The Seneffe Manufacturing Site – Telix’s Next Big Move in Europe
1st May 2020 – Corporate Spotlight | Telix’s CEO Chris Behrenbruch comments on the Company’s next big move in Europe : the Seneffe manufacturing site.
Radiopharmaceutical manufacturing is a complex business, both in the technical aspects and the regulation of the use of radiation. Although the industrial production and use of medical isotopes are a lot less complicated than other nuclear/radioactive technology applications, there is still a significant barrier to entry to handle medical radiation at large scale, particularly in Europe.
Over the past few years, Telix has established productive relationships with some of the most important radiopharmaceutical manufacturers in Europe. The European market, although fragmented and complex due to the variation in radiation safety and handling laws amongst member states, is also one of the most important global markets for Telix’s products and is extremely vibrant from an innovation perspective. The basic challenge is that no single manufacturer has the production capacity to really deliver on Telix’s needs in Europe for both diagnostic and therapeutic products. This is partially due to the aforementioned fragmentation, but also because the industry overall is still nascent. Hence, there are relatively few examples of commercial products that have driven the business case for building production capacity until now.
Of course, all of this is about to change and there are a large number of products in the pipeline (close to 100) companies such as Telix, Novartis, ITM and others.
The decision by Telix to acquire the Seneffe site from Eckert and Ziegler, a leading isotope production company was not a trivial decision. The site was originally constructed in the late 1990s to make palladium and iodine brachytherapy seeds for treating cancer. The palladium (103Pd) was actually made onsite in two large cyclotron bunkers and this accounted for much of the radioactivity and contamination at the site. The site ceased making brachytherapy seeds in 2008 and the prior owners partially decommissioned the site, with the exception of the two cyclotron bunkers, which (it was reasoned) would not warrant removal because a new owner would want to install new cyclotrons and this would, in turn, recommence irradiation of those bunkers.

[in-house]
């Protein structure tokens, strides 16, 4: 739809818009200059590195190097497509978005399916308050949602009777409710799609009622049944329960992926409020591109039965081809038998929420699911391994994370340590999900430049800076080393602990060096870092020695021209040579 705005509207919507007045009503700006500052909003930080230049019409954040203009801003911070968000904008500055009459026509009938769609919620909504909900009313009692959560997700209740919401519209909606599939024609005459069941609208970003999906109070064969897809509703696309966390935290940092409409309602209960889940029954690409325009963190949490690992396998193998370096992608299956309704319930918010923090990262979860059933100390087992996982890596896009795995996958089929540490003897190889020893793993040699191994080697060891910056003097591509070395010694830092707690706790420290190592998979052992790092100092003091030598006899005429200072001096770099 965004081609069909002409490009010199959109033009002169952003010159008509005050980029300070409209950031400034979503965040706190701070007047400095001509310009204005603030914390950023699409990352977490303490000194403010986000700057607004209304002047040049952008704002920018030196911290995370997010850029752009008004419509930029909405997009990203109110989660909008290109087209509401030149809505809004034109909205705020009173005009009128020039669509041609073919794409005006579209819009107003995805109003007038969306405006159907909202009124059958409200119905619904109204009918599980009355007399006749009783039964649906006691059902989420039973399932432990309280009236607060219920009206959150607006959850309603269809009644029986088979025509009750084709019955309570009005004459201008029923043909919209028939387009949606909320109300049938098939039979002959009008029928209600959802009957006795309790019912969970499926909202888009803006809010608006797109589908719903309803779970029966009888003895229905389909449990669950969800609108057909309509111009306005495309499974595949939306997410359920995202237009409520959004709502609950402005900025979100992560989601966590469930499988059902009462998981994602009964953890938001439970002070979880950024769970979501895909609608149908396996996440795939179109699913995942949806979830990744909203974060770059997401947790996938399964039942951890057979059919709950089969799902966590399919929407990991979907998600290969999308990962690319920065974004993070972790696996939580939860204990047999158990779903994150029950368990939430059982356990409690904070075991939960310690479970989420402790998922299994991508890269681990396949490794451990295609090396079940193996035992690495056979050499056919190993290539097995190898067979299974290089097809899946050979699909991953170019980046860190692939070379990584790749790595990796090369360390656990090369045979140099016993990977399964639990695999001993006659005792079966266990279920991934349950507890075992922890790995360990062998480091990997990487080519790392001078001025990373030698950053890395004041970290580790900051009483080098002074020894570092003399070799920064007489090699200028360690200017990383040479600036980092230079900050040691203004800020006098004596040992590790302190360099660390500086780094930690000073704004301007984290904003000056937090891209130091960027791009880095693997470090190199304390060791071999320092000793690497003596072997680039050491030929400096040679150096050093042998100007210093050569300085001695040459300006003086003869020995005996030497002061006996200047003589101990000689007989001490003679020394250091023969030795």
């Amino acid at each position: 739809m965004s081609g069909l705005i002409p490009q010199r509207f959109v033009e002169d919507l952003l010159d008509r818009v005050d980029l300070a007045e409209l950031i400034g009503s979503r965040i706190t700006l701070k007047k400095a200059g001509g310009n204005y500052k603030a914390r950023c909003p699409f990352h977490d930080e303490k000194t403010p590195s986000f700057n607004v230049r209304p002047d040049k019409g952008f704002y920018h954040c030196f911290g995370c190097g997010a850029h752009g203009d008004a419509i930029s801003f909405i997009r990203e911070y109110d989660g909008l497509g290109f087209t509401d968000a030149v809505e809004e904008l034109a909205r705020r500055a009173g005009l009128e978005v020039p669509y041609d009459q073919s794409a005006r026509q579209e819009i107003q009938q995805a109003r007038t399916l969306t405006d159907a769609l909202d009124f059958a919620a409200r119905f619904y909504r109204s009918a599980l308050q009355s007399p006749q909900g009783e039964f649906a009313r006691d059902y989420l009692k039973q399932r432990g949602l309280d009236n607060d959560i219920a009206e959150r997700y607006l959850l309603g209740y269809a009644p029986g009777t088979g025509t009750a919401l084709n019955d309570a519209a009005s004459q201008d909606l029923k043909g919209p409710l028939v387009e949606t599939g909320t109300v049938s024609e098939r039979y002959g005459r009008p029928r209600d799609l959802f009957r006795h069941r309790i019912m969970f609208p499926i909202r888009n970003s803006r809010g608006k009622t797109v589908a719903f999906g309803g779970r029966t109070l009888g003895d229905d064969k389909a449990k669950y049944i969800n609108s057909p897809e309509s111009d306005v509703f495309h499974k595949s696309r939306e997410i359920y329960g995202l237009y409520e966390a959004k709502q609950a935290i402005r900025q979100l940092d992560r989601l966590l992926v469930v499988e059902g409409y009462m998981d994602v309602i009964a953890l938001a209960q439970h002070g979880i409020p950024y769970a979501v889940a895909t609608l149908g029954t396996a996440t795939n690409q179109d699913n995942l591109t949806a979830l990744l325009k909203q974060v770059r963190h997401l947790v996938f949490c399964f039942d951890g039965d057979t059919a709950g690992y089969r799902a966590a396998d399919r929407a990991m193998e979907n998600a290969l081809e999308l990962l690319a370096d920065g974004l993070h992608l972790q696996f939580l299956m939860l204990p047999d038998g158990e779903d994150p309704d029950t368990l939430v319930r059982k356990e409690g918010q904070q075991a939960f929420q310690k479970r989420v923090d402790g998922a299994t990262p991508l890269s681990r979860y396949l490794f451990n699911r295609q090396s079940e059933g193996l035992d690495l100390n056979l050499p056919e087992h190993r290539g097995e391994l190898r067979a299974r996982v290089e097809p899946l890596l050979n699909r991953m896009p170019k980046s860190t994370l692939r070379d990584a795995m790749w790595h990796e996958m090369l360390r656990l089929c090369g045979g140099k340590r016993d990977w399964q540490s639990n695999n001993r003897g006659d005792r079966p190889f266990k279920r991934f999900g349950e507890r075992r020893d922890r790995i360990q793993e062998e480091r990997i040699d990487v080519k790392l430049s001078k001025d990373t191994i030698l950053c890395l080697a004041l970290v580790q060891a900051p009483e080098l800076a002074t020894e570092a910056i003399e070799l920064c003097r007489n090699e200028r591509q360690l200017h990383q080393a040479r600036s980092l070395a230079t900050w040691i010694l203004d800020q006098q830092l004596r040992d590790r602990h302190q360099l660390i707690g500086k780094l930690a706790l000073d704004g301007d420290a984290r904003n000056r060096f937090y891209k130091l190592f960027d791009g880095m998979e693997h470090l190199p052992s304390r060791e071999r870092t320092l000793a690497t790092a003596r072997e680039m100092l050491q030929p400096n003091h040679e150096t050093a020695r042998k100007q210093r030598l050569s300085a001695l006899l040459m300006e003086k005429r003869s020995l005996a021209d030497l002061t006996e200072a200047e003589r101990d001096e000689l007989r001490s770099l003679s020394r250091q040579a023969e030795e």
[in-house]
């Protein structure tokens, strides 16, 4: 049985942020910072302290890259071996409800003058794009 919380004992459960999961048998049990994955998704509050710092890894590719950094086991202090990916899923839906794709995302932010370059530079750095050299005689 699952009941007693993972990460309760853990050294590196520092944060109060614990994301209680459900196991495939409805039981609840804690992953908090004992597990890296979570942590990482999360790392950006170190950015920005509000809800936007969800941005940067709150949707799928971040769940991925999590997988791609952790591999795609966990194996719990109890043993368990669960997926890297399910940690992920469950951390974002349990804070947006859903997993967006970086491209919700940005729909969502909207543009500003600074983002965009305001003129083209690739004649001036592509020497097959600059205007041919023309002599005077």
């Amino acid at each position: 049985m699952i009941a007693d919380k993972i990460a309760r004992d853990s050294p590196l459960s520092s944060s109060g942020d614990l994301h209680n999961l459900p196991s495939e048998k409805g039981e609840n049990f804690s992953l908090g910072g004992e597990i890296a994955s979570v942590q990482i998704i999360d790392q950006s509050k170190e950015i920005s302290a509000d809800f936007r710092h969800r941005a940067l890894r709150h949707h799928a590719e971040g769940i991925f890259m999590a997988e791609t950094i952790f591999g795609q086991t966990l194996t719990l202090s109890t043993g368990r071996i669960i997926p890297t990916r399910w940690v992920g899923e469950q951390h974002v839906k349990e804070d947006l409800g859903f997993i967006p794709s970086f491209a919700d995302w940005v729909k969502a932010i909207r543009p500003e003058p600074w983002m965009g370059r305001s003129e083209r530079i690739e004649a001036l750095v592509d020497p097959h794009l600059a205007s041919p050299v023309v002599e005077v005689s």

So why would Telix want to acquire such a site?
Well, the beauty of the site is that it comes with a very deep license – in fact, one of the deepest private radiation licenses for medical isotopes in Europe. Today it would be challenging to obtain approval to build and commission the site, let alone obtain approval to handle a large amount of medical radiation on an operational basis. Moreover, the site is configured to handle both radioactive metals and radio-halogens (like iodine), which are gaseous and volatile. This is a unique fit with Telix’s product portfolio which has both iodinated compounds (i.e. TLX101 for treating glioblastoma, a form of brain cancer) as well as both diagnostic (TLX250-CDx for imaging renal cancer with 89Zr) and therapeutic (TLX591 for treating prostate cancer with 177Lu) radiometal use.
What Telix has acquired is essentially a completely blank canvas for manufacturing operations. Telix has submitted a new operational plan to the nuclear regulators and waste management authorities. The license has been upgraded to reflect the operational plan for the site and Telix has commenced the process of removing one of the old cyclotrons (which is no longer operationally feasible) to make way for the installation of new production capabilities. It is worth noting that the site has capacity for up to 8 medium-energy cyclotrons on site. That’s a LOT of production firepower if Telix needs it in the future, and very rare!
So, what next?
Well, over the next 12-15 months the focus is to get the old cyclotrons out and pave the way for new production systems. Telix made a commitment to the various regulators that the company would get a move on with this as part of the acquisition of the site, and this work has started. Both the prostate and kidney imaging agents will be produced and distributed out of this site (TLX591-CDx and TLX250-CDx) and Telix needs to be ready in about 18 months to produce these products in commercial quantities. Our manufacturing team has a big job ahead!
Personally, I love this site. Its location is amazing and we couldn’t have asked for a site layout better suited to our product pipeline. We can even hit 5 countries and a couple of dozen major hospitals within about 100km driving radius so in addition to working with our network of distribution and logistics companies, we expect to some degree of product distribution directly out of the site. This is not only good for cost-effective commercial operations but great for facilitating research collaborations. Brussels and Charleroi airports (20 minutes away) get us to the rest of Europe and beyond
Christian Behrenbruch, Ph.D